Sexism and comics: Enough is enough

girl and dog

Girl reading Mickey Mouse comic in 1947. Photo by Carnegie Museum of Art

The old wise tale that comic book fans are exclusively the geeky, socially inept Sheldon Coopers of the world is, quite frankly, ridiculous. Though some love to deny it, comic book fans come in all shapes, sizes and fascinatingly, genders. Females have been fans of comic books since their conception and gradual rise in popularity around the 1940s.

Women are fiercely underrepresented in the marketing of comic merchandise and comic themed movies. Though there are many female heroines in comic books themselves, many are often marred by grossly over-sexualized representations.

Female heroines are often depicted in unrealistic, promiscuous positions that sometimes aren’t even physically possible. Artists manipulate, contort, and emphasize the female anatomy simply in order fill in the proper quota of ‘money shots.’ Sex sells, and this was never more evident than in this industry.

Overly-sexualized posing is just another example of how desperately the comic industry attempts to cater to the male audience. Female fans are often writtenoff as ‘fake geek girls,’ a derogatory term used to invalidate and devalue their interests. Woman who wear comic book themed shirts are often interrogated by random male fans. They are harassed and put on the spot, often forced to answer detailed questions about the characters or comic book universe represented on their garment. If the woman happens to not know one of the answers to this pop trivia quiz, she is ridiculed and labeled as a ‘fake geek girl.’ This is a show of genuine sexism and could be deemed harassment in certain cases.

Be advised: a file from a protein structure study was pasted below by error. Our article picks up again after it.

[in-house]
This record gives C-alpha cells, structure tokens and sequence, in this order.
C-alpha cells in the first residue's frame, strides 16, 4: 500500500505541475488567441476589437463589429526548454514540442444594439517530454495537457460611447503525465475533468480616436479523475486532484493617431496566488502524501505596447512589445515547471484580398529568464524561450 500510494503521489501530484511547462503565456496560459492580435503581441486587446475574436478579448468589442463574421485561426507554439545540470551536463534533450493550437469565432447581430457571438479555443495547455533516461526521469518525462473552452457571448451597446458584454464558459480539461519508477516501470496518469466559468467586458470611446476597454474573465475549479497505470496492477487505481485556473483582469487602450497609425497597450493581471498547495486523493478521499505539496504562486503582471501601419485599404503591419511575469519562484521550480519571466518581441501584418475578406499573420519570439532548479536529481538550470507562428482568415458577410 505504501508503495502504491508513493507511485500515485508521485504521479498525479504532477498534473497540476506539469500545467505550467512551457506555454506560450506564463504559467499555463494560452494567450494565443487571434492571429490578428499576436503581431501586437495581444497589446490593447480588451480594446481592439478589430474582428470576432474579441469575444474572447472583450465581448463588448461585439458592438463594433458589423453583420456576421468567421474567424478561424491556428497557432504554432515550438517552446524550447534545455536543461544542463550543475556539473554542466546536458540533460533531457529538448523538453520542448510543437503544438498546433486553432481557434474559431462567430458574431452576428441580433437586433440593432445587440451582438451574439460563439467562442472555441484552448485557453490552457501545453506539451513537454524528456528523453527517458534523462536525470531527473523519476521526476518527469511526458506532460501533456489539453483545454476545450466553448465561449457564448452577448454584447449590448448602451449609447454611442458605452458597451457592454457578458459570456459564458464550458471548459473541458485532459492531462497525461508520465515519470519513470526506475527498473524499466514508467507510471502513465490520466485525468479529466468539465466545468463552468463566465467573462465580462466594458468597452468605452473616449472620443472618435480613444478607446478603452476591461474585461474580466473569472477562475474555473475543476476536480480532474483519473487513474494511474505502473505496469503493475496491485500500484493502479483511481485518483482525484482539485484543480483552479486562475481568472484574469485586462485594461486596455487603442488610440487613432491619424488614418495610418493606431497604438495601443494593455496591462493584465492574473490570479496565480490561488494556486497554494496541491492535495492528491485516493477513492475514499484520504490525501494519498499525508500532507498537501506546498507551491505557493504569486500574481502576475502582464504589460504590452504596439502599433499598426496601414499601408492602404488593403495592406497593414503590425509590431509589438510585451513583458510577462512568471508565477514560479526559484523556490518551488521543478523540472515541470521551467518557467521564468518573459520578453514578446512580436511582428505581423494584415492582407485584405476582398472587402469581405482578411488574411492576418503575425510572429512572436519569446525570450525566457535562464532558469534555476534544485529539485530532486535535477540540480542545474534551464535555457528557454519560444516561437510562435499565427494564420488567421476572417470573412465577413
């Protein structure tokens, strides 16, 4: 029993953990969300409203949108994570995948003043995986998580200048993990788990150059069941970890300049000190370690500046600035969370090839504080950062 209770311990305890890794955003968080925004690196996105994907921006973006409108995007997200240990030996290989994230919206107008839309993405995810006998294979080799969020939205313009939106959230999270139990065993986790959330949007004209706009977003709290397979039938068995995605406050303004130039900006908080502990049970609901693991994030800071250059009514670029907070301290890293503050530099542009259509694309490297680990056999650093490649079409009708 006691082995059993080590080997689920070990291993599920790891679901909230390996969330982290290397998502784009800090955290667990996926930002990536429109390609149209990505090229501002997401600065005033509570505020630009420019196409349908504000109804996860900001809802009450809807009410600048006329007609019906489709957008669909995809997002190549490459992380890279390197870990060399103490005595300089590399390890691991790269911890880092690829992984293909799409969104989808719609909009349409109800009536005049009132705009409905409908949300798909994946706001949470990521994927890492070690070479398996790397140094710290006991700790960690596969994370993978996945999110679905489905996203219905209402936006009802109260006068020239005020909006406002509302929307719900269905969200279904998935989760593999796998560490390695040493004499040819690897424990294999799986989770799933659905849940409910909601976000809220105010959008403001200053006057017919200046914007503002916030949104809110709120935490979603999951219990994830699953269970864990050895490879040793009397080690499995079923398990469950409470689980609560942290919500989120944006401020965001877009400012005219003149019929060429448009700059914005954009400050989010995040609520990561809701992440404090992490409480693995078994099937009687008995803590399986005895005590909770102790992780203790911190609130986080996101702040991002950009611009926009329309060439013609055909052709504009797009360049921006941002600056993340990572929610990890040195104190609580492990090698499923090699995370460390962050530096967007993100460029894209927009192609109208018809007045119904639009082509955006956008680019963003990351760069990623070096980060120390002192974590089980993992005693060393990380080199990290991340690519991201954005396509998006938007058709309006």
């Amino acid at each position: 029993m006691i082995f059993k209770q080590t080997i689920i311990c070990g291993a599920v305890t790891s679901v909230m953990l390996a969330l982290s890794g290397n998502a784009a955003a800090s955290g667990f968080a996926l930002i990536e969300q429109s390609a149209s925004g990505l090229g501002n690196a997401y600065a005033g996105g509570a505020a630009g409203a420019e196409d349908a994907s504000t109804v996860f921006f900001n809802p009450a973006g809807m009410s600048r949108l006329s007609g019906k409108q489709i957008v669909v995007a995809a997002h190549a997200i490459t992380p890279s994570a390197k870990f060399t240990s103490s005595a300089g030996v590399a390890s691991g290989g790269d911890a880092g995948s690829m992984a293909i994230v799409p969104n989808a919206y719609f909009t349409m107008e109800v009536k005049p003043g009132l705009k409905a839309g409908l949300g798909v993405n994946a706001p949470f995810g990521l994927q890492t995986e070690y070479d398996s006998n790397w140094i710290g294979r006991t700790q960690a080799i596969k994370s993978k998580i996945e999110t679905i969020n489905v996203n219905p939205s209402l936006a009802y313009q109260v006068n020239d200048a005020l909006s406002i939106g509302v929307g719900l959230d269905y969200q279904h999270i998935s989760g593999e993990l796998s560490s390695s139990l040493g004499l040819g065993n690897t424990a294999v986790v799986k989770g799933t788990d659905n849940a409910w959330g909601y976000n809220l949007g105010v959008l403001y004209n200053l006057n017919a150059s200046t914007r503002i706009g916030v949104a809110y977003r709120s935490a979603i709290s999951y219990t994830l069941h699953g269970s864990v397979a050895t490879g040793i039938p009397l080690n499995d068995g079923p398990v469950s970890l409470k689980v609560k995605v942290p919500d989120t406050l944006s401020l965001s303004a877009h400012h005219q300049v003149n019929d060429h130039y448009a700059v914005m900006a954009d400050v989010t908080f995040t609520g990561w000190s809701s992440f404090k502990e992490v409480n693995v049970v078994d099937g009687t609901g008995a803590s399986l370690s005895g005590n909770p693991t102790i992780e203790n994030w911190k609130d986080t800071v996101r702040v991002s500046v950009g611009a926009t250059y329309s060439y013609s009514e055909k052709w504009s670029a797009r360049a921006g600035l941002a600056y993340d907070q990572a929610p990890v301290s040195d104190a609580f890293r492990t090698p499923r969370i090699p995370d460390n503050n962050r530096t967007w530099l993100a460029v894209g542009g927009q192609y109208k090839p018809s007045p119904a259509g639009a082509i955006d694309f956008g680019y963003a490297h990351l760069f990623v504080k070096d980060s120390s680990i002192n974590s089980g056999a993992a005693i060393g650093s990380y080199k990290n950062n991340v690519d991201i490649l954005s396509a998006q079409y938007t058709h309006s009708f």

Someone’s def missing here. Photo by @kristenrapp on Twitter.

For such powerful industries such as Marvel and DC, their lack of self-awareness is profound. An estimated 44 percent of comic-related film movie-goers and comic-related merchandise consumers are women. Yet females still don’t appear to be a thought on any corporate mind.

Fans of both genders were outraged over the marketing approach of The Avengers and most recently, Guardians of the Galaxy. Though the movies themselves offered strong female role models in the form of Black Widow and Gamora, neither of these characters could be found on a single piece of merchandise beyond the original movie poster. T-shirts, cups, toys, backpacks and more decorated shelves in all major retail stores, yet a woman could not be found pictured on anything. Despite being a major part of their respective teams, the female characters are always excluded from the featured ensembles.

Beyond leaving women out from the merchandise itself, the products sold were directed heavily at young boys. No Marvel or DC items could be found in any of the female departments. Many outraged fans began tweeting complaints about the unjustness of female exclusion, using the appropriate hashtag #wheresgamora.

Who wore it better? Photo by The Hawkeye Initiative.

Men and women who are tired of sexism in comics are banning together and taking a stand. Cleverly titled “The Hawkeye Initiative,” a popular online community has formed in the hopes of stopping these sexist trends. The blog uses Clint Barton (a.k.a Hawkeye) as a poster child for their equality movement. Various artists draw Barton, and occasionally other male heroes, in the same sexual, graphic poses in which female characters are portrayed. This beautifully sheds light on just how ridiculous and impractical some of the comic pictures can be.

Are comics’ target demographic really creepy, middle-aged, basement-dwellers anymore? Was that stereotype even applicable or slightly believable in the first place? Instead of tailoring these characters to be simple objects of pleasure, it would be certainly nice to see them for what they really are: Strong, powerful, complex heroines.

 

 

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